When twentysomething A., the unexpected European relative of the Wells family, and his companion, Niamh, a mute teenage girl with shockingly dyed hair, inherit the beautiful but eerie estate of Axton House, deep in the woods of Point Bless, Virginia, it comes as a surprise to everyone—including A. himself. After all, he never even knew he had a “second cousin, twice removed” in America, much less that the eccentric gentleman had recently committed suicide by jumping out of the third floor bedroom window—at the same age and in the same way as his father had before him . . .
Together, A. and Niamh quickly come to feel as if they have inherited much more than just a rambling home and a cushy lifestyle. Axton House is haunted, they know it, but that’s just the tip of the iceberg when it comes to the secrets they slowly but surely uncover. Why all the suicides? What became of the Axton House butler who fled shortly after his master died? What lurks in the garden maze and what does the basement vault keep? And what of the rumors in town about a mysterious gathering at Axton House on the night of the winter solstice?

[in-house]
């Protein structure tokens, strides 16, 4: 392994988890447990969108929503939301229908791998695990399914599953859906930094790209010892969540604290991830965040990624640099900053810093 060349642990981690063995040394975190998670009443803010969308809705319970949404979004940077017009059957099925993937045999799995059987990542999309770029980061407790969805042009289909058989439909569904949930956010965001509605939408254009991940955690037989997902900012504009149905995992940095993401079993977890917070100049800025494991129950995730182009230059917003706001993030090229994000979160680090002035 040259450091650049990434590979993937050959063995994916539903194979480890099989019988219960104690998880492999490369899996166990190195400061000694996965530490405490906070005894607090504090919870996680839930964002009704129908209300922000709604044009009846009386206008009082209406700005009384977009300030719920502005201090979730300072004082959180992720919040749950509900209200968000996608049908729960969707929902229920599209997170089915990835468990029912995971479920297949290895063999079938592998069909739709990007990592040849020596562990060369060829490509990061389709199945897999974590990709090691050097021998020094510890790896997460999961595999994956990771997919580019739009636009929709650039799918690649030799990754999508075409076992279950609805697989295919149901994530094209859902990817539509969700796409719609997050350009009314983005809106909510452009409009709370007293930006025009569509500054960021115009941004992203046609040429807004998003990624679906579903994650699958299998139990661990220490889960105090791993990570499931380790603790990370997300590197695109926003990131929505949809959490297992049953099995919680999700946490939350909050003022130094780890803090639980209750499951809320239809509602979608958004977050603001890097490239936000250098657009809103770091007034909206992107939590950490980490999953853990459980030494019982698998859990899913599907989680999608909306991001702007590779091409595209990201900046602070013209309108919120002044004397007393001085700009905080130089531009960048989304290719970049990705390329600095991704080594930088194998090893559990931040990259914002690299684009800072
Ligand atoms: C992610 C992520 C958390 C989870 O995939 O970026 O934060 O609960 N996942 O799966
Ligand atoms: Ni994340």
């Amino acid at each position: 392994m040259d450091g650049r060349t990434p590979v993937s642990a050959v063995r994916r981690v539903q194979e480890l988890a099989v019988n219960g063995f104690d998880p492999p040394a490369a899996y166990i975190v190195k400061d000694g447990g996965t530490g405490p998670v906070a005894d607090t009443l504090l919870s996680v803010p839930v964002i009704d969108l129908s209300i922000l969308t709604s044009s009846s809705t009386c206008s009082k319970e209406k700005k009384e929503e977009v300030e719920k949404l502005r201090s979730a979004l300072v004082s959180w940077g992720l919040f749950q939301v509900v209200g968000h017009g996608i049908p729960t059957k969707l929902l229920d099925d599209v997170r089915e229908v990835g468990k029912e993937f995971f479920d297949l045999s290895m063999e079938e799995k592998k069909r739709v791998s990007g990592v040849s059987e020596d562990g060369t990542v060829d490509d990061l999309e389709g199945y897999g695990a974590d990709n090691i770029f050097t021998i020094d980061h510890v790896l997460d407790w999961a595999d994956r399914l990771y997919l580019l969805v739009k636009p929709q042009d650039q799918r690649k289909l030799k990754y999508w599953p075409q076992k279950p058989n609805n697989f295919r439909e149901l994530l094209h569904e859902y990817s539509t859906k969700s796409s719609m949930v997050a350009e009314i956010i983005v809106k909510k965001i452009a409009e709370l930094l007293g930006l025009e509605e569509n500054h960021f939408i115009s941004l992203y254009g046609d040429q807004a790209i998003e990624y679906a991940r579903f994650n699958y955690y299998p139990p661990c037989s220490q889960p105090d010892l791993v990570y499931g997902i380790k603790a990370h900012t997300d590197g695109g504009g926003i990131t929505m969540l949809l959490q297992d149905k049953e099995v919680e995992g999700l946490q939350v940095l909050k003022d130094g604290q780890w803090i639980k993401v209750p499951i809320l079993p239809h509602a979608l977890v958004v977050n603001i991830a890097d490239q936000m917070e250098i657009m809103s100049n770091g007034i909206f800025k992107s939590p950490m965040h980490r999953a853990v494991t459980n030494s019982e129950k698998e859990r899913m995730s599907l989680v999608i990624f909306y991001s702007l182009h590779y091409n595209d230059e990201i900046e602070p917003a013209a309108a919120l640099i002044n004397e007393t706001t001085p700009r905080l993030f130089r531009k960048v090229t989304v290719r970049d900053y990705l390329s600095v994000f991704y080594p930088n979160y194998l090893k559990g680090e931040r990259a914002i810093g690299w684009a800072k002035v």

Told vividly through a series of journal entries, scrawled notes, recovered security footage, letters to Aunt Liza, audio recordings, complicated ciphers, and even advertisements, Edgar Cantero has written a dazzling and original supernatural adventure featuring classic horror elements with a Neil Gaiman-ish twist.
This book is crazy.
That’s the end. See you later, folks…
But in all seriousness, this book is crazy. In the best possible way, of course.
It takes a lot to impress me when the book is written through journal entries or letters. I prefer prose, not reading someone’s correspondence. It’s a peculiar hangup, but I’ve just never enjoyed letters as a medium to convey a story.
That being said, I picked up this book and couldn’t put it down, journal entries and all. I loved the characters of A. and Niamh, as well as the increasingly spooky narrative. And those twists and turns? Perfect. I’m not exaggerating when I say this book left me wigging out until the very last page. Until the very last paragraph, if you can believe it.
A. and Niamh have a wonderfully intricate relationship. How they interact, and how they increasingly rely on each other, drew me in nearly as much as the mystery of Axton House. And believe me, that mystery is definitely worth exploring. It’s addicting, with you constantly turning the pages because you feel as if you’ve just almost touched the core of this enigmatic thing. Cantero’s writing draws you in, dangling curiosity and the need to know perfectly, in a pace and manner that makes you hard-pressed to set the book down.
I don’t want to give anything away about this book, so I’m not going to explain why I enjoyed the characters and the mystery. I believe this is a book you’d enjoy all the more going in blind. But it’s worth it. So. Freaking. Much. I’m giving is a solid 5 out of 5 stars.